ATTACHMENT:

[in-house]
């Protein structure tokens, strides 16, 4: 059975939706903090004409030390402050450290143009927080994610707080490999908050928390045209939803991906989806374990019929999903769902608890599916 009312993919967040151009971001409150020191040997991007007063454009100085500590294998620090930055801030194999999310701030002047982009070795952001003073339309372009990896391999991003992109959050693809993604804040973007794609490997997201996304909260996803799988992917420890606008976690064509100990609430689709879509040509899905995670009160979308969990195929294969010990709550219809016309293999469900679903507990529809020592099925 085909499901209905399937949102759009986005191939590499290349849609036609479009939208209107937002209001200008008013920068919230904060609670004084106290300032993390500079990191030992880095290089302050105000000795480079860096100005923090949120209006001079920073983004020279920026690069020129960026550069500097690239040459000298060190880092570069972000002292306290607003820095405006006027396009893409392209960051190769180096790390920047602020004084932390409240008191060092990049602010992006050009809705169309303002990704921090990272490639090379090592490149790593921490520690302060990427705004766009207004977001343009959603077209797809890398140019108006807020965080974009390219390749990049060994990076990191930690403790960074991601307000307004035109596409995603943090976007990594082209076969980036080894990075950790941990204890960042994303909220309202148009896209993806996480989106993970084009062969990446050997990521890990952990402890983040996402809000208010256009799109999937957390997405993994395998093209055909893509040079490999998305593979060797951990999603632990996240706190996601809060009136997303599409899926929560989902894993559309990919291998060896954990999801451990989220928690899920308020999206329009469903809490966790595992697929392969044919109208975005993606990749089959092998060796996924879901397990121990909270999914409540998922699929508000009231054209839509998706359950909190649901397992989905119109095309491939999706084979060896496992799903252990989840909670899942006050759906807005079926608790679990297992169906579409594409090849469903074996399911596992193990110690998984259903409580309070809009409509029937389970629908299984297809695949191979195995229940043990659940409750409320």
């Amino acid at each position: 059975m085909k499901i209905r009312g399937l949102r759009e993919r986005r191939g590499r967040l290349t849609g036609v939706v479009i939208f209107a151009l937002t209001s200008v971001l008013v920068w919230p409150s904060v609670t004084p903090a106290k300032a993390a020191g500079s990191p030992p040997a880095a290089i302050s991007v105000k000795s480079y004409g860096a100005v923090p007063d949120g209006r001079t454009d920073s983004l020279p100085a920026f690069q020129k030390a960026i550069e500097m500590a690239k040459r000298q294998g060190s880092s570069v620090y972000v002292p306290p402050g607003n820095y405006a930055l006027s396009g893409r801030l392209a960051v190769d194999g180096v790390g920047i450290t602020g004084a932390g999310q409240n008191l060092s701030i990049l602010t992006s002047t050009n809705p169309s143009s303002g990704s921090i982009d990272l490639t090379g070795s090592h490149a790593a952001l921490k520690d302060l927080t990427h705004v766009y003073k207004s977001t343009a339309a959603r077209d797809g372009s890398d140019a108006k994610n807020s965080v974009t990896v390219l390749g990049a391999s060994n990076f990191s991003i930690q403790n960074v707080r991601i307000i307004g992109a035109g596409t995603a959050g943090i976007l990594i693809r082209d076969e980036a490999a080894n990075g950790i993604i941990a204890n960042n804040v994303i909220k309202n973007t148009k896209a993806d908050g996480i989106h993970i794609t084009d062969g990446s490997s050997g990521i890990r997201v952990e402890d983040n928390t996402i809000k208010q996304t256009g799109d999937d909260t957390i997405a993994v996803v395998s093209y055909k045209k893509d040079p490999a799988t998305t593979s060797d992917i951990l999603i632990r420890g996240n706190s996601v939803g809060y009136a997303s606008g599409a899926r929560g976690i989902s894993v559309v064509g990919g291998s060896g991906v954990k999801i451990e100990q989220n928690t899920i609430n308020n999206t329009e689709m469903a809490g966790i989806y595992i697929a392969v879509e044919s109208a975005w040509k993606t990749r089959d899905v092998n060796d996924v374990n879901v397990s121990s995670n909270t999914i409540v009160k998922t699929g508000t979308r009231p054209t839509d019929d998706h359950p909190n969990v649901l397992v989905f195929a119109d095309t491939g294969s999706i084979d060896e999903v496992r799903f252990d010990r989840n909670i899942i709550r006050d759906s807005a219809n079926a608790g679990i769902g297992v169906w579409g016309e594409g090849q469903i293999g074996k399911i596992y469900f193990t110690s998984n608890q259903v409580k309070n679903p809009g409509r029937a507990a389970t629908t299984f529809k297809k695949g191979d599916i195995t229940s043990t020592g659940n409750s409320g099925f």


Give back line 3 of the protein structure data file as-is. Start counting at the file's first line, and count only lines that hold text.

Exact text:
């Amino acid at each position: 059975m085909k499901i209905r009312g399937l949102r759009e993919r986005r191939g590499r967040l290349t849609g036609v939706v479009i939208f209107a151009l937002t209001s200008v971001l008013v920068w919230p409150s904060v609670t004084p903090a106290k300032a993390a020191g500079s990191p030992p040997a880095a290089i302050s991007v105000k000795s480079y004409g860096a100005v923090p007063d949120g209006r001079t454009d920073s983004l020279p100085a920026f690069q020129k030390a960026i550069e500097m500590a690239k040459r000298q294998g060190s880092s570069v620090y972000v002292p306290p402050g607003n820095y405006a930055l006027s396009g893409r801030l392209a960051v190769d194999g180096v790390g920047i450290t602020g004084a932390g999310q409240n008191l060092s701030i990049l602010t992006s002047t050009n809705p169309s143009s303002g990704s921090i982009d990272l490639t090379g070795s090592h490149a790593a952001l921490k520690d302060l927080t990427h705004v766009y003073k207004s977001t343009a339309a959603r077209d797809g372009s890398d140019a108006k994610n807020s965080v974009t990896v390219l390749g990049a391999s060994n990076f990191s991003i930690q403790n960074v707080r991601i307000i307004g992109a035109g596409t995603a959050g943090i976007l990594i693809r082209d076969e980036a490999a080894n990075g950790i993604i941990a204890n960042n804040v994303i909220k309202n973007t148009k896209a993806d908050g996480i989106h993970i794609t084009d062969g990446s490997s050997g990521i890990r997201v952990e402890d983040n928390t996402i809000k208010q996304t256009g799109d999937d909260t957390i997405a993994v996803v395998s093209y055909k045209k893509d040079p490999a799988t998305t593979s060797d992917i951990l999603i632990r420890g996240n706190s996601v939803g809060y009136a997303s606008g599409a899926r929560g976690i989902s894993v559309v064509g990919g291998s060896g991906v954990k999801i451990e100990q989220n928690t899920i609430n308020n999206t329009e689709m469903a809490g966790i989806y595992i697929a392969v879509e044919s109208a975005w040509k993606t990749r089959d899905v092998n060796d996924v374990n879901v397990s121990s995670n909270t999914i409540v009160k998922t699929g508000t979308r009231p054209t839509d019929d998706h359950p909190n969990v649901l397992v989905f195929a119109d095309t491939g294969s999706i084979d060896e999903v496992r799903f252990d010990r989840n909670i899942i709550r006050d759906s807005a219809n079926a608790g679990i769902g297992v169906w579409g016309e594409g090849q469903i293999g074996k399911i596992y469900f193990t110690s998984n608890q259903v409580k309070n679903p809009g409509r029937a507990a389970t629908t299984f529809k297809k695949g191979d599916i195995t229940s043990t020592g659940n409750s409320g099925f």